With so many people having multiple pension schemes thanks partly to auto-enrolment, merging pension pots has become a common way to make retirement planning a little easier – it’s much easier to keep track and ensure you will have built up enough pension funds for a comfortable retirement. However, because there are many different types of pensions, it can sometimes be difficult.
What different pensions might I have?
It is useful to know exactly what category your pension scheme falls into – that way, you and your pension adviser can make the best decision when consolidating your pension:
• A defined contribution pension is where money is paid in by you and maybe your employer if a workplace pension is invested.
• A defined benefit pension pays you a set income throughout your retirement, linked to inflation. There are two kinds of defined benefit pension schemes – a final salary pension, where the payout is based on your salary at retirement, and a career average scheme, based on your average salary over your career.
• A SIPP – self invested personal pension – is more complex. Designed for those who are more comfortable making their own decisions about investing, you choose where you invest and your investment strategy. Although these are often great for those who are keen investors, they can be more complicated and more expensive. You may have even more paperwork. As you will have invested in multiple investment funds – for example, stocks and shares – you may get reports from every individual fund manager.
With so much to think about, it’s perhaps not surprising that many people give up on their personal pension, and leave their pension funds as they are, hoping they will have enough to retire. Retirement planning, however, is too important to be left to chance.
Can I combine my pensions?
If you have several defined contribution pensions, pension consolidation can be straightforward. As well as keeping track of your investments, you can ensure they are performing well and checking you are avoiding hidden charges or high management fees. If you’re a seasoned investor and already have a SIPP, it makes sense to transfer your defined contribution pension pot. Your pension contributions will be reinvested. Remember, however, that you are responsible for managing a SIPP pension and for monitoring its performance, and the value of any pension investment can go down as well as up.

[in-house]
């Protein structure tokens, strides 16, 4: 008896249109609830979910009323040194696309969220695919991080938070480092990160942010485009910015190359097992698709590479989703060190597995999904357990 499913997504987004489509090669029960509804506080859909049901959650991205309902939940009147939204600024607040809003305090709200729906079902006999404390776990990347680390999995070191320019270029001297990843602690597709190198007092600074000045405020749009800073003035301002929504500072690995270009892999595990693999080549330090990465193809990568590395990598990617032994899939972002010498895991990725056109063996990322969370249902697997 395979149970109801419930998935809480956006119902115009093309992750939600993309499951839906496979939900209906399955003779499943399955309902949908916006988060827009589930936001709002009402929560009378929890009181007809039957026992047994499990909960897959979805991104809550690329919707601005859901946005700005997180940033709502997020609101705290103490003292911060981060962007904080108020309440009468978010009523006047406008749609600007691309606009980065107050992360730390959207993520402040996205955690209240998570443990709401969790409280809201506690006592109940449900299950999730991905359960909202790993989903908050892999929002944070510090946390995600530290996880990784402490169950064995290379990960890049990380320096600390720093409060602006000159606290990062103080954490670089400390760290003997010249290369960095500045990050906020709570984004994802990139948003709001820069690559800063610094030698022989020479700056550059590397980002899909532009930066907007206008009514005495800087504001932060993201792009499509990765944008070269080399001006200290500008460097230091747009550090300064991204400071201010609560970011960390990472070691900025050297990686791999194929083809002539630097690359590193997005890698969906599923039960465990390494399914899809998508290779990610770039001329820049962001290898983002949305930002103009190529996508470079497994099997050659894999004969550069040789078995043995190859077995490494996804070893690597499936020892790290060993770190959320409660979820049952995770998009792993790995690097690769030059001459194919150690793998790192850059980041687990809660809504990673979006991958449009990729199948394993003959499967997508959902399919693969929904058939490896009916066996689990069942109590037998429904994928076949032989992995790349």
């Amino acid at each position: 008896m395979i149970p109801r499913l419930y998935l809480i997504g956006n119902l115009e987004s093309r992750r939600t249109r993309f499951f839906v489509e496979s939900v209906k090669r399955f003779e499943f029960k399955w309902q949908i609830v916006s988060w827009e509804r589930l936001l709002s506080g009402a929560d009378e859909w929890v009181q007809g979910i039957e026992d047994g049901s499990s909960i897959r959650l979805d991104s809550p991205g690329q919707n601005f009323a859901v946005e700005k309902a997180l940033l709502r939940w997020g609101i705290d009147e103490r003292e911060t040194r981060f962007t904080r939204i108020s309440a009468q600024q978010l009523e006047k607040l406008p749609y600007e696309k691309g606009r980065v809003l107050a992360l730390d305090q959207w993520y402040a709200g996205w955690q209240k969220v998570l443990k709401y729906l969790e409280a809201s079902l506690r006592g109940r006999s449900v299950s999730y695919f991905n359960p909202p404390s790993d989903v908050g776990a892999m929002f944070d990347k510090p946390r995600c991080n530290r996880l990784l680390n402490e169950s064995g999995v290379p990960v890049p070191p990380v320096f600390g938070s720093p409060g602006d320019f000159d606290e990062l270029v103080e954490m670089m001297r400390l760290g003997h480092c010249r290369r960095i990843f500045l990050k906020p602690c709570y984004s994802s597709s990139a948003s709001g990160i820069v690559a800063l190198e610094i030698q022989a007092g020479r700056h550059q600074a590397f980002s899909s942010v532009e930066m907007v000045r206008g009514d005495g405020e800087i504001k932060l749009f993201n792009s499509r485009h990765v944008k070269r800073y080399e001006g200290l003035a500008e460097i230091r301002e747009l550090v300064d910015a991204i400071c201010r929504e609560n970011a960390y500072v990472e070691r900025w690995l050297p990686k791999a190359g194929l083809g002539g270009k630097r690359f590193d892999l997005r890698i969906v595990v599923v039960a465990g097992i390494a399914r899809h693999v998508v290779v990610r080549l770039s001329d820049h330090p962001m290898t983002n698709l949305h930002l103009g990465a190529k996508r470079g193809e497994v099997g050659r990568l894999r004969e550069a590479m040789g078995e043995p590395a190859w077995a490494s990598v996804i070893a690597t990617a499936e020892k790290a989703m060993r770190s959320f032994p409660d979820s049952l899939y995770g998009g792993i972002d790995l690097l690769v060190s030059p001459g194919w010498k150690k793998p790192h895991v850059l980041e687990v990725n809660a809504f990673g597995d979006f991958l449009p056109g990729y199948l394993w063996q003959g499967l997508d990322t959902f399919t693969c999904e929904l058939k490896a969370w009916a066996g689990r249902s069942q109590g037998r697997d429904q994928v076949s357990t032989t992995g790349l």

For a defined benefit pension, it may well be best to leave it where it is. Final salary or career average schemes have several benefits, most importantly a guaranteed income in your retirement – a final salary pension is often thought of as the best for this reason. It is possible to convert it into a lump sum, and then transfer into a defined contribution pension. However, it’s essential to seek financial advice from regulated financial advisers like Pension Works to make sure that you do not lose money.
Overall, it’s certainly possible to combine different types of pensions. It’s important to remember that you don’t necessarily need to transfer everything into just one pension. With the average person having eleven jobs throughout a career and potentially eleven pensions (1), consolidating this to two or three would certainly make things easier. A pension adviser accredited by the Financial Conduct Authority (FCA) like Pension Works, is in the best position to look over your financial situation and advise on what works best for you.
To get free, impartial advice on pension consolidation, contact us today on 0808 164 2664. Or, to find out more about Pension Works, visit https://www.pensionworks.co.uk